For the Love of the Game

I’m obsessed with baseball right now. It’s not a newfound obsession—just a deeper one. Luckily, the Camden Riversharks opened their season last week to help satisfy my baseball hunger.

The Riversharks play in the Atlantic League, a professional minor league with clubs from Connecticut to Maryland—including a second Jersey team, the Somerset Patriots.

It’s easy to catch a Riversharks game at beautiful Campbell’s Field on the Camden waterfront. They will be home this weekend, with games against the Patriots on Friday (7:05 pm), Saturday (5:35 pm) and Sunday (1:05 pm). At a fraction of what you would pay to see a major-league team, a visit to Campbell’s Field is a fantastic way to spend a spring or summer afternoon or evening.

As for my baseball obsession, I have the filmmaker Ken Burns to thank.

For those of you who have not had the pleasure of watching Burns’s outstanding 10-part documentary series Baseball, do yourself a favor and find a way to see it. Soon. What Burns does—as usual—is craft a story not only remarkable in its historic detail, but equally compelling for the breadth of its many human dimensions.

This, of course, has me thinking about my own baseball story. Truth be told, football was the presiding athleticus rex of the DiUlio household. The gridiron (specifically the Philadelphia Eagles) reigned supreme—with baseball a close second.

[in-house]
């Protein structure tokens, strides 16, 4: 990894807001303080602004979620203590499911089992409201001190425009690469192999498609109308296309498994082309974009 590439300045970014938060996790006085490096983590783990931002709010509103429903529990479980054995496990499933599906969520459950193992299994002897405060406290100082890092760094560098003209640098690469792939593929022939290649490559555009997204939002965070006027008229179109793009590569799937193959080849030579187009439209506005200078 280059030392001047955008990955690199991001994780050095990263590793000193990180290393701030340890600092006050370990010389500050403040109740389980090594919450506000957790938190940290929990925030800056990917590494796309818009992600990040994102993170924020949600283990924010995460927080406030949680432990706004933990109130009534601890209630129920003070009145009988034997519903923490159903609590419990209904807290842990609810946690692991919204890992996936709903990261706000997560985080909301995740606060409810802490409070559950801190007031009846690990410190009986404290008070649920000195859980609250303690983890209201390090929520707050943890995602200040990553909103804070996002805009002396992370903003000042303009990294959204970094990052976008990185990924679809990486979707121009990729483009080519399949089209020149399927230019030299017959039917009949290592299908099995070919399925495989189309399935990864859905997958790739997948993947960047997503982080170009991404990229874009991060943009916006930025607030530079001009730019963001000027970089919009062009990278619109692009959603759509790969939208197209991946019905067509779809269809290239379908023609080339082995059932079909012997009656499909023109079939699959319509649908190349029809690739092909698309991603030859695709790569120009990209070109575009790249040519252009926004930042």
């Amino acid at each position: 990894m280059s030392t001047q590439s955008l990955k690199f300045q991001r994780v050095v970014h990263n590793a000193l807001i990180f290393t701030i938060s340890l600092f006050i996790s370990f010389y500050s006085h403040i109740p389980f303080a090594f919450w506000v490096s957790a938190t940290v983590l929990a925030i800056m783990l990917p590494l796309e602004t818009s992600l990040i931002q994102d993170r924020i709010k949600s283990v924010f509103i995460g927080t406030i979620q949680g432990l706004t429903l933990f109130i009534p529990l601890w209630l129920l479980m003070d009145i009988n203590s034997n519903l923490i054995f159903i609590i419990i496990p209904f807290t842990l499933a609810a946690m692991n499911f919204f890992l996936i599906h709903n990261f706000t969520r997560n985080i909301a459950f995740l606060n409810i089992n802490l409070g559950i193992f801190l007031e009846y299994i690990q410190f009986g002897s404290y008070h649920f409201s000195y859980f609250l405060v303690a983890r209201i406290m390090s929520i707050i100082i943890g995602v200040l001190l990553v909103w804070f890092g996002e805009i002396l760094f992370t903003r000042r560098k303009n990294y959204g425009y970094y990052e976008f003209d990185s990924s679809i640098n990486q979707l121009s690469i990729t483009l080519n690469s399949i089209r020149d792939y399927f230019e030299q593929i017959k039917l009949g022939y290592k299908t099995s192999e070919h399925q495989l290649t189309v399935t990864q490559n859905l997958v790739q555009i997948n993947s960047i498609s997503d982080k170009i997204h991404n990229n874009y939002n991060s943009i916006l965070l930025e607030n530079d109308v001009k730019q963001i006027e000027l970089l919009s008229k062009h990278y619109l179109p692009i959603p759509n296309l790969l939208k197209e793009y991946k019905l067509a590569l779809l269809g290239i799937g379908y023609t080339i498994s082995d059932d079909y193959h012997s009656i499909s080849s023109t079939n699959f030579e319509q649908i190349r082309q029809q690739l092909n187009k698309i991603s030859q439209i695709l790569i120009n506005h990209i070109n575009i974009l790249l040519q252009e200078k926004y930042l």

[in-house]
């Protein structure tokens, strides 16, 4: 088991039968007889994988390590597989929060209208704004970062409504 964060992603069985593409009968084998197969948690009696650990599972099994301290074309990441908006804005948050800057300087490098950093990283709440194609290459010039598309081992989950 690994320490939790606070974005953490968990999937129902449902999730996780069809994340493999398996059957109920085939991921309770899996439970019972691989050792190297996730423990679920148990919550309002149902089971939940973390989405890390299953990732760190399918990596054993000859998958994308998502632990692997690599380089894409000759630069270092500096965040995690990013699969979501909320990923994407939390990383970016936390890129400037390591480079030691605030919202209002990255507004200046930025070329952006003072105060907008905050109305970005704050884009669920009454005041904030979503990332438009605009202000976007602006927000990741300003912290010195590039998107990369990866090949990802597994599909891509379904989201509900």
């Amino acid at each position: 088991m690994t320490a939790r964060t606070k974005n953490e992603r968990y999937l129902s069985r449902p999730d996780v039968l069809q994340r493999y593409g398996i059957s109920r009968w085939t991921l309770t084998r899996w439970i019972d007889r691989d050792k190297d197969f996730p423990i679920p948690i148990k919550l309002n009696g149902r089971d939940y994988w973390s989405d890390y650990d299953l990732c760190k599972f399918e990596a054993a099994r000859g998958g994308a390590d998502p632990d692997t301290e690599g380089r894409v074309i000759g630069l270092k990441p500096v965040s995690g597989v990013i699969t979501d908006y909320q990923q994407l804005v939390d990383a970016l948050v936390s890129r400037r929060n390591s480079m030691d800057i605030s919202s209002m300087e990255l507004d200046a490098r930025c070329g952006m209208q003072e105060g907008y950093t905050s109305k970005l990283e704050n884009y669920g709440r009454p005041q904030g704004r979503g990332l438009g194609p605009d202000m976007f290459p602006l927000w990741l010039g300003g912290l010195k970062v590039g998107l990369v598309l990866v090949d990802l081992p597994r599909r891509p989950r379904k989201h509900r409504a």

But then…oh but then…

It’s 1993 and I’m in my best friend’s basement watching Game Six of the World Series between the Philadelphia Phillies and Toronto Blue Jays. I’m 12 years old, and as Philadelphia clings to a tenuous 6-5 lead in the bottom of the ninth it’s almost as though my entire future hangs in the balance. And then Mitch “Wild Thing" Williams throws a two-strike pitch to Joe Carter…and my future goes up in smoke as the ball soars through the air into the leftfield stands, sealing a victory for the Blue Jays. The MLB has a nicely edited video of the moment here for those of you who want to relive the horror.

As if that moment weren’t torture enough, 1994 gave birth to the now-infamous players strike, resulting in the cancellation of almost 1,000 games as well as that year’s post season. It would signal the death of baseball for me; a cold, bitter hibernation that lasted until I was 23. Working for a local newspaper, I covered high school sports—including baseball. Standing behind the backstop, learning how to keep score, absorbing that soft energy of a springtime ball field in late afternoon—I couldn’t resist. The sport was simply too great to ignore any longer. I was back.

Today, my love for baseball runs deeper than I ever imagined possible—and points me right to the Camden waterfront, where I can catch the Riversharks in their cozy little ballpark with the gorgeous backdrop of the Ben Franklin Bridge silhouetted against the glow of a setting sun.

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